Bret Airborne Review

Bret Airborne is yet another twist on the match-3 puzzle formula. Can you make it to the end to stop the evil twin doctor?

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Bret Airborne places you in the shoes of Bret. You find out your doctor friend has been building a machine which then gets stolen by his evil twin. It’s up to you to stop him before the evil doctor makes the volcano explodes! To do so, you’ll have to fly your way from stop to stop, facing down the opponents along the way.

Bret Airborne’s interesting twist on the match-3 formula is that you only get access to half of the board. You will trade turns moving pieces and making matches. A match of 4 or greater will move the divider in the middle towards the opponents side (or if your opponent does it, towards your side), and also grants you another move. As you progress forward, more hazards are added into play such as lightning (if you match it, it damages you).

The game also features various power-ups and skills you can use. These can greatly affect the flow of gameplay, but some also have a randomness added to them. You can also power them up by getting points by doing special actions such as using a piece from your opponents side or doing a match of four or greater. The first one you have access to, Lightning Storm, normally does something like 1-10 damage. If you get enough points to power it up, it’ll do 1-15. It would have been nice if the minimum had also been increased, because getting those 1’s when you’ve already done so much work is frustrating.

ss_44931457020e65798c2c7d8cb9b1e8c2d7894399Speaking of the randomness, as expected in a match-3 title it plays a huge part. It can start to get extremely frustrating as you watch your opponent get all of the perfect matches and you get none. Granted, the AI isn’t perfect – I watched it throw away moves a lot – but when it does pull off the chains of perfect moves you just sit there crying. Pretty much all the losses I suffered were due to this sort of randomness.

When you start a duel, if there are any existing matches on the board it will make them in what is called Turbulence. It will continue to do this until there are no more valid matches available. The game initially randomly rolls for who goes first, but with each Turbulence match it switches to the other player.

My biggest issue I’ve had when it comes to this game is just when the randomness starts to get so bad, or when the AI seems to start to get favored for moves. I love match-3 formula though. Another issue I have is when I’m trying to get a tower. You need to match specific pieces, which also runs into the issue with the randomness. You only have a limited amount of time to get the supplies you need to repair the towers. Should you fail, the tower is gone forever and you can’t redo it.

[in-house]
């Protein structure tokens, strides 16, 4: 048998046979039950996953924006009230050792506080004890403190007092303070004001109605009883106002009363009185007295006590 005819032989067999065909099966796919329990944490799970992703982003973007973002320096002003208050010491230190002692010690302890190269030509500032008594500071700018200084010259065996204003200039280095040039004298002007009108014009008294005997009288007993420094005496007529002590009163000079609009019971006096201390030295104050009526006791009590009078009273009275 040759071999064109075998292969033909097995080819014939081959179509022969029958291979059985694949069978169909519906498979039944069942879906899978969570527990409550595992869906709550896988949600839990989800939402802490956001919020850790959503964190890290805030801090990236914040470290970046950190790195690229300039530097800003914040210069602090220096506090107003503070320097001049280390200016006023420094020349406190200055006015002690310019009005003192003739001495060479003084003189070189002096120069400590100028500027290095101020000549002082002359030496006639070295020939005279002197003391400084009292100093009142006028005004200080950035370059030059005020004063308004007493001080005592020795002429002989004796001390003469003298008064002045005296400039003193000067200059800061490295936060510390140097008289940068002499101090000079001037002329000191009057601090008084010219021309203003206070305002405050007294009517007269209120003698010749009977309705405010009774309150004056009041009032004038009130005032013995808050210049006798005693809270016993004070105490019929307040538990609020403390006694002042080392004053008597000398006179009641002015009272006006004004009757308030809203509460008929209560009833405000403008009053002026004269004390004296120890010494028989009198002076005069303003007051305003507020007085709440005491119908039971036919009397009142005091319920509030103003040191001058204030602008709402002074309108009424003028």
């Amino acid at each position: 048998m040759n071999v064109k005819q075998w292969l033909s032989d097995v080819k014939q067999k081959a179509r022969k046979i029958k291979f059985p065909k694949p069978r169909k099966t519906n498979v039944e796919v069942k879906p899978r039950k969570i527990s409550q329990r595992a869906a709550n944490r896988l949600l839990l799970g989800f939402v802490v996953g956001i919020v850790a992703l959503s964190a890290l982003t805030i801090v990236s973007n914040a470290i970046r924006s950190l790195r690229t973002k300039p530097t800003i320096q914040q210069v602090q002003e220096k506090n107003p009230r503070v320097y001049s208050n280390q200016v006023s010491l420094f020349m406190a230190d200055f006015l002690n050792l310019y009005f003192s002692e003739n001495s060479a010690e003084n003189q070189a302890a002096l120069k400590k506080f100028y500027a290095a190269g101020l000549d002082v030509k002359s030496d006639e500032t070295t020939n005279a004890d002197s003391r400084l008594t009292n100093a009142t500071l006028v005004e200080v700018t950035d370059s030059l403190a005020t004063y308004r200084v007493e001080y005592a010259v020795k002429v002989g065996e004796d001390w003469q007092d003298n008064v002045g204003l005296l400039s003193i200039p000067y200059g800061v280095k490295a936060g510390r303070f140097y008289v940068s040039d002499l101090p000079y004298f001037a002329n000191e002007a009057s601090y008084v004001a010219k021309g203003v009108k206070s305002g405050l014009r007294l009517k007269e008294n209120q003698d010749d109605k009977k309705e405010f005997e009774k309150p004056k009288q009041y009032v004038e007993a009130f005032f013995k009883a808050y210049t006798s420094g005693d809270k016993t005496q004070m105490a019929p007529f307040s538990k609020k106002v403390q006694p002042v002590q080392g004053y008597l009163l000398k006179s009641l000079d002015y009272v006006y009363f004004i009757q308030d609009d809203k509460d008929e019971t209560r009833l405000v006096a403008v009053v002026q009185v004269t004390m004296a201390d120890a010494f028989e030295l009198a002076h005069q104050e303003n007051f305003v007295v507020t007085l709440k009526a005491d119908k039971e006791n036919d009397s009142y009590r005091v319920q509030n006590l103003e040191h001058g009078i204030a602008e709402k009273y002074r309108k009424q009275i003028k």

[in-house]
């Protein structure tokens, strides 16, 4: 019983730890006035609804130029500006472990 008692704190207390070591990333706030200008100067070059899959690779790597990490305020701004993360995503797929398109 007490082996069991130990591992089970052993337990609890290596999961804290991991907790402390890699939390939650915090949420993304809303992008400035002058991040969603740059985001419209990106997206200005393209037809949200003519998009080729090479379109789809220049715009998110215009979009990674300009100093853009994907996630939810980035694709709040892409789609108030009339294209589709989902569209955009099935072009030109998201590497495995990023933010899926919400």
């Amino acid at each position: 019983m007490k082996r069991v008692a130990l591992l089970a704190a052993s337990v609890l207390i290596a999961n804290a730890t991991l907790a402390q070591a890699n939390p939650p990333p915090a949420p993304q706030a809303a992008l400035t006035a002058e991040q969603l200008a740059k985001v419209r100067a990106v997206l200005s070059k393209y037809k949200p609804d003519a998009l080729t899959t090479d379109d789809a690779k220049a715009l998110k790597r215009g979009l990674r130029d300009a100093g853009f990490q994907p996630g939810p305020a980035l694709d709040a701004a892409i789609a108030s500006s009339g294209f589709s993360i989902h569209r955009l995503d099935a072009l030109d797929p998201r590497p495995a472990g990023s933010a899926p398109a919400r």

In order to get more power-ups and skills, you need to spend gold. Gold is awarded when you complete a battle, and as such there’s only a limited amount available unless you sell stuff since enemies don’t respawn once you’ve beat them. Each zone’s shop seems to have different ones available, and it seems like your enemies always have access to better skills before you can get them.

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Bret Airborne is definitely an interesting little game. It’ll likely take you awhile to get through since there are 10 zones available with multiple enemies in each. However, how much the randomness can just screw you over does hurt it a bit. Yeah, I know, it’s a match-3 game, there’s going to be randomness. The whole split-board concept is an interesting concept though, but it’d be neat to see it improved in ways such as if you make enough matches in one turn it stays over on the other side for longer.

Bret Airborne Review Score

3.5/5

I would like to thank the developer for providing me with a copy of the game for review.

Bret Airborne is available now on Steam.

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